In a rather unexpected turn of events on Tuesday evening Google announced that it will replace FLoC (Federated Learning of Cohorts) with the Topics API, a new interest-based targeting proposal. Given that Google plans to deprecate third-party cookies at some point in 2023, what does this pivot in approach mean for the industry?
What is the Google Topics API Proposal?
Topics is the latest proposal in Google’s Privacy Sandbox initiative that aims to improve privacy for its users whilst enabling publishers and developers to build thriving businesses. At its core the API will provide up to five topics of interest based on the user’s Chrome browsing history over the past 3-week window and share them with participating websites.
How is Google Topics API Different from FLoC?
- The Google Topics API does not group users intro cohorts, which addresses the Electronic Frontier Foundation’s concerns over the FLoC’s weakness to potential fingerprinting techniques.
- The Topics API will associate topics with users on a weekly basis, but these will only be kept for three weeks. Under FLoC cohorts would have been assigned on a weekly basis based on previous week’s activity.
- The Topics API will share three topics with websites, whilst FLoC planned to share a cohort ID.
What Are the Strengths of the Topics API Proposal?
On the surface Google’s Topics API has a lot going for it:
- Privacy. Topics achieves a stronger level of privacy and user transparency when compared to the FLoC proposal.
- Remarketing in a post-cookie world. Topics allows for directional remarketing based on previous site browsing behaviour.
- Non-contextual monetisation. Interest-based advertising allows sites that perhaps could not be easily monetised via contextual advertising to display more relevant ads to the user. This should help fund more websites that the user visits, keeping with Google’s mission of supporting access to free content online.
What Are The 5 Main Limitations with the Topics API?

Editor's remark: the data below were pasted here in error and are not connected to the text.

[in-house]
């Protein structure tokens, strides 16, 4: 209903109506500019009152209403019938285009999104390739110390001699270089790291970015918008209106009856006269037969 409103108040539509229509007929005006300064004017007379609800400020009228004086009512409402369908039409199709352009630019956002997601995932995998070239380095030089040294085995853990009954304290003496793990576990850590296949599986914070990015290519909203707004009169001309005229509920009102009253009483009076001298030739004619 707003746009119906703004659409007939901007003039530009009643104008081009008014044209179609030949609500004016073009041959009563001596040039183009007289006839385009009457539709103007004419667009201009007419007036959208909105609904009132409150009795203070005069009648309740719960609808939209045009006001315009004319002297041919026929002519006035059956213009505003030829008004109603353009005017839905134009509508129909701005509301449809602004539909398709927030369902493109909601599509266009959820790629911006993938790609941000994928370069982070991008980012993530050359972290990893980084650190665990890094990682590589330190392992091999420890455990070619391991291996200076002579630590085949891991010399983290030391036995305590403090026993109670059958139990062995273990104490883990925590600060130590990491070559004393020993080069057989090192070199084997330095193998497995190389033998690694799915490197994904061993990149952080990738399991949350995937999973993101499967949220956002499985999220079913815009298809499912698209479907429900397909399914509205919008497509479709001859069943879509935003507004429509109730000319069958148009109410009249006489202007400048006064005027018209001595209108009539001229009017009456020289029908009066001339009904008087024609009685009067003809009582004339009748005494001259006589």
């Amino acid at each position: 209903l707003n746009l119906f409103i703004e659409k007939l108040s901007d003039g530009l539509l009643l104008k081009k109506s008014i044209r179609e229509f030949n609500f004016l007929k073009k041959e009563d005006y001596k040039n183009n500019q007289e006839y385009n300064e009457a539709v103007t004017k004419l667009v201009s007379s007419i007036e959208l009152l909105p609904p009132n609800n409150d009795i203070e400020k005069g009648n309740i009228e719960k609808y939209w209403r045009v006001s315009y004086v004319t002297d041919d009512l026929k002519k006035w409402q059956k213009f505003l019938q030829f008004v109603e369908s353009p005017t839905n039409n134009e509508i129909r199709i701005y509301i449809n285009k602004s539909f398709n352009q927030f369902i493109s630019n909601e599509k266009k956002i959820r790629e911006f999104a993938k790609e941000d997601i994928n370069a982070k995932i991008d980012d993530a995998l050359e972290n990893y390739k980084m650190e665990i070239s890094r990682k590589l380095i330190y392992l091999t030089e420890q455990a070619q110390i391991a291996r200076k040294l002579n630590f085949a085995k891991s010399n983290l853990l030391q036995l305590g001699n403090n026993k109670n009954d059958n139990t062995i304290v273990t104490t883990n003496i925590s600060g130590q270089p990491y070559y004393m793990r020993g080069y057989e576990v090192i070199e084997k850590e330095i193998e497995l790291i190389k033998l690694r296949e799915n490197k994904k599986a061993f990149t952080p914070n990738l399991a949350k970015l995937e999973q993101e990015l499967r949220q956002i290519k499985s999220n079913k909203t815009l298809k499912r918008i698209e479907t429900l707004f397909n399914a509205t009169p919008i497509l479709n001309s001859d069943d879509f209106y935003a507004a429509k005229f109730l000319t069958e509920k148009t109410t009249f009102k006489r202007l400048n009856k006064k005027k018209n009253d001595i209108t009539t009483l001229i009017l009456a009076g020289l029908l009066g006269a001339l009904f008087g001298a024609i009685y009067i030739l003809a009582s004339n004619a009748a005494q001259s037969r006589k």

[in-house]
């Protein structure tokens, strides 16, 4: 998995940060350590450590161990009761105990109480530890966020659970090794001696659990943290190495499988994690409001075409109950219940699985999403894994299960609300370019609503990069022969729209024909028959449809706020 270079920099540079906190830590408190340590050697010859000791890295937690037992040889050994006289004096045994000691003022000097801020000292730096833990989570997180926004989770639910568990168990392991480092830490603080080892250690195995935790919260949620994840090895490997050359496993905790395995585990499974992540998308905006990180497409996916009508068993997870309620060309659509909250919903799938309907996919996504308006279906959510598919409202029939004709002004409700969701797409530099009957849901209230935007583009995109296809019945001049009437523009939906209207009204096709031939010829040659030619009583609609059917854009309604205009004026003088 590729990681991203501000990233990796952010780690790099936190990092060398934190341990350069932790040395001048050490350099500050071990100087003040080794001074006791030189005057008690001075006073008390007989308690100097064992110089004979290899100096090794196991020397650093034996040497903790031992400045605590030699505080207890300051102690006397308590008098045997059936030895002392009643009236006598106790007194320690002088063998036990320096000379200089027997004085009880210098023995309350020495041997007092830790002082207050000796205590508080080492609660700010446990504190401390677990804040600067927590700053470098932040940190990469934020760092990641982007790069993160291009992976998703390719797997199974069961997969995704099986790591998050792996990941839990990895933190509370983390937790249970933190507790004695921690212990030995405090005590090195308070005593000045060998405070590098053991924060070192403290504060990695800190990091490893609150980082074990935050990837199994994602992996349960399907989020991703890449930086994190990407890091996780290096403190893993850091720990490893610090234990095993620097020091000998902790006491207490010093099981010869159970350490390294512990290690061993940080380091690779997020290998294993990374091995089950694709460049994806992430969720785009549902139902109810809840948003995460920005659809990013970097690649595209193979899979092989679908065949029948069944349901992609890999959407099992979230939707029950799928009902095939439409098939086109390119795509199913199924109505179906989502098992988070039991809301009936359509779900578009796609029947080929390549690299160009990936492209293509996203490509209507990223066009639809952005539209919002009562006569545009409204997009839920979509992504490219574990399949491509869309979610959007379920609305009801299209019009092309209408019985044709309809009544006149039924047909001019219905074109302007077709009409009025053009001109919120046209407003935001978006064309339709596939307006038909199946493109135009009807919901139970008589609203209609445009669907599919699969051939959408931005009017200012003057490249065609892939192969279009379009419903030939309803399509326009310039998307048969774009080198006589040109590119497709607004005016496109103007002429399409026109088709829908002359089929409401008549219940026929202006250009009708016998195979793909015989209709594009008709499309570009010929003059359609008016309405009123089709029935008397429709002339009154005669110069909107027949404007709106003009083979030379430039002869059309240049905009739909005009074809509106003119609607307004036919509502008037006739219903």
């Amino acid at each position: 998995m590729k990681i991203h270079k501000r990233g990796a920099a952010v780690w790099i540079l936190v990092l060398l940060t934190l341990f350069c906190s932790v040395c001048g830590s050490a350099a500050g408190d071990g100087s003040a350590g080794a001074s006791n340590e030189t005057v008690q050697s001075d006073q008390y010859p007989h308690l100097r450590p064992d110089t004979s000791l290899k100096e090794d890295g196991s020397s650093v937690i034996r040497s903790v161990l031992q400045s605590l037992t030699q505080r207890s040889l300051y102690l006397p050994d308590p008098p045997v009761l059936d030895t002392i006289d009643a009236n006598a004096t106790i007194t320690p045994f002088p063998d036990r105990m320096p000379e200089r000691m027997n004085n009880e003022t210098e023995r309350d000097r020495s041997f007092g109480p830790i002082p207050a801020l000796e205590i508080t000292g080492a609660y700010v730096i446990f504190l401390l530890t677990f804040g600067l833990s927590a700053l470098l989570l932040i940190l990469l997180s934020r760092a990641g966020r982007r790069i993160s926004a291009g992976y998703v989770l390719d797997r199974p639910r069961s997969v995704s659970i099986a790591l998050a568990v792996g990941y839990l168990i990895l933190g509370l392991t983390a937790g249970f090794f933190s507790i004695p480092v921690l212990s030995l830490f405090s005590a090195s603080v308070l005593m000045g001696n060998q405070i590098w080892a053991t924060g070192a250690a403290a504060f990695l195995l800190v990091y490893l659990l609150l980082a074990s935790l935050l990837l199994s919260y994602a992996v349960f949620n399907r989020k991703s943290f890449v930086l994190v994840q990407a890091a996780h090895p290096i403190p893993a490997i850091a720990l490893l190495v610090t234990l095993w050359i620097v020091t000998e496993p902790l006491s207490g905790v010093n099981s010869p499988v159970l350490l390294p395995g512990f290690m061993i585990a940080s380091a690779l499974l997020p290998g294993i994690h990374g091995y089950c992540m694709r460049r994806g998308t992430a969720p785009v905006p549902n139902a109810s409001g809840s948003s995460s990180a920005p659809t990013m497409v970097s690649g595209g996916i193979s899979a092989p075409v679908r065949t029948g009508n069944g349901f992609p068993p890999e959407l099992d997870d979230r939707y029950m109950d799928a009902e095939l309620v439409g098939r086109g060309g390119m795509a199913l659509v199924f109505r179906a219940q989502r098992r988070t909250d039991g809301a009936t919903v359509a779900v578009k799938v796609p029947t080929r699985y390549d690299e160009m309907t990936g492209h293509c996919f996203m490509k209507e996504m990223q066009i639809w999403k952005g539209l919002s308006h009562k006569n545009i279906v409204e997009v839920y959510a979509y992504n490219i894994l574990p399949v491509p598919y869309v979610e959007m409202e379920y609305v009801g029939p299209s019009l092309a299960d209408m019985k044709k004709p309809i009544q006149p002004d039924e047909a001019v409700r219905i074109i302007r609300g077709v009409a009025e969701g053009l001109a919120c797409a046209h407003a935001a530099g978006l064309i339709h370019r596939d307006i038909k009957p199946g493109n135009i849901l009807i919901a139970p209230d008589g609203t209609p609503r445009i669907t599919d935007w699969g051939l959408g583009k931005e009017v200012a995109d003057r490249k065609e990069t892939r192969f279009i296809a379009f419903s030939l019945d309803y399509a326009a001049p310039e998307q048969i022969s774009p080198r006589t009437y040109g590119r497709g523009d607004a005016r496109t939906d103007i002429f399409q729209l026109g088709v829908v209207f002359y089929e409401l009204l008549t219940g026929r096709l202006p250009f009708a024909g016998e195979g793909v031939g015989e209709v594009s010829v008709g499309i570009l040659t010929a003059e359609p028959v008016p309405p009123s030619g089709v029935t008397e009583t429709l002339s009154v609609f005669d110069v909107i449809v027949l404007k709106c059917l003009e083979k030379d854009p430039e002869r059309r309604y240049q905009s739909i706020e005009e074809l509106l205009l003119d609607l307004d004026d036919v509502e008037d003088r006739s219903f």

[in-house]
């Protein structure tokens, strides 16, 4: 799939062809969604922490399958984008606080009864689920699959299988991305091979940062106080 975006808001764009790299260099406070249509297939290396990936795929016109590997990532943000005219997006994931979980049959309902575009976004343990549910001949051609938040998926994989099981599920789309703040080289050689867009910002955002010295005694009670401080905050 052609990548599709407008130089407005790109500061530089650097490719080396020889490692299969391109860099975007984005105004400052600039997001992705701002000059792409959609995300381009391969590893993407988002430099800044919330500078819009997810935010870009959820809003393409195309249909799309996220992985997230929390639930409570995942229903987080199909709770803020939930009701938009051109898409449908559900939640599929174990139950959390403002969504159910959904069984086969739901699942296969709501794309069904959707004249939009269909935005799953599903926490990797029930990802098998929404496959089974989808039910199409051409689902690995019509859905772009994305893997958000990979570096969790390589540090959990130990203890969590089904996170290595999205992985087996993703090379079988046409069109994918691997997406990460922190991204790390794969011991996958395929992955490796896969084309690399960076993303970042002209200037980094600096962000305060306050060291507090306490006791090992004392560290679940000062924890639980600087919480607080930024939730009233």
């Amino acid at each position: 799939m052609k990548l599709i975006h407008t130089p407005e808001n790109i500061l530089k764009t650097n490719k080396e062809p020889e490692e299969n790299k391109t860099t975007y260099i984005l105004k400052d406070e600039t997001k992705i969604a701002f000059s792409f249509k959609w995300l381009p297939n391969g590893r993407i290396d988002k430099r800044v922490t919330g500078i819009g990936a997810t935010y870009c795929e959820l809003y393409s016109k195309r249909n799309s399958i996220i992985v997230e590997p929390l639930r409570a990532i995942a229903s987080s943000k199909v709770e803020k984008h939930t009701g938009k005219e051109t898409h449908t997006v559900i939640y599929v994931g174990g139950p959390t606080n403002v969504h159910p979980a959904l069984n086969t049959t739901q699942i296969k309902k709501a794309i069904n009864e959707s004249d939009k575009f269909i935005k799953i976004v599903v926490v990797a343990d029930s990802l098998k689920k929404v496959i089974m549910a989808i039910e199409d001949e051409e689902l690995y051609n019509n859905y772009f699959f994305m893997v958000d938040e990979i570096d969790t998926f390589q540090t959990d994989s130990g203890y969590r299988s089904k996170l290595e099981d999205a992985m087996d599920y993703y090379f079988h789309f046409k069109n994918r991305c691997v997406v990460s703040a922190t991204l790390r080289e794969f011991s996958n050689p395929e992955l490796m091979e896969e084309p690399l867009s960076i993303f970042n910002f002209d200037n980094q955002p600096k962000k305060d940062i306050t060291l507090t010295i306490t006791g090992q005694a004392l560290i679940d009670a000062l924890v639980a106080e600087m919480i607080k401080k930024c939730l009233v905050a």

1) Interest Targeting Latency Will Lead to Wasted Advertiser Spend
According to Google’s proposal the API “returns an array of up to three topics, one from each of the preceding three epochs (weeks).”
As our purchase-making decision timescales vary from the short term (e.g. buying shampoo) to the long term (e.g. buying a car), a three week interest latency will likely lead to consumers being targeted with ads for old needs that have already been met. This will not only be annoying for users (picture being pestered by a product that you bought 2 weeks ago), but will also lead to a particularly large budget wastage for brands whose products have short-term purchase journeys.
2) Classification at Hostname Level Will Lead to Intent Over-Generalisation
According to Google’s proposal “The browser will leverage a classifier model to map site hostnames to topics…We propose choosing topics of interest based only on website hostnames, rather than additional information like the full URL or contents of visited websites.”
A hostname (e.g. www.example.com) rather than the full URL targeting approach (e.g. www.example.com/target-url) will inevitably struggle to accurately classify big sites and publishers which cover a wide variety of industries, interests and intents. Narrowing a website’s meaning to 3 interests will be restrictive, reducing the accuracy and effectiveness of future targeting as a result.
3) User’s Topic Order Randomisation Will Make Targeting Less Accurate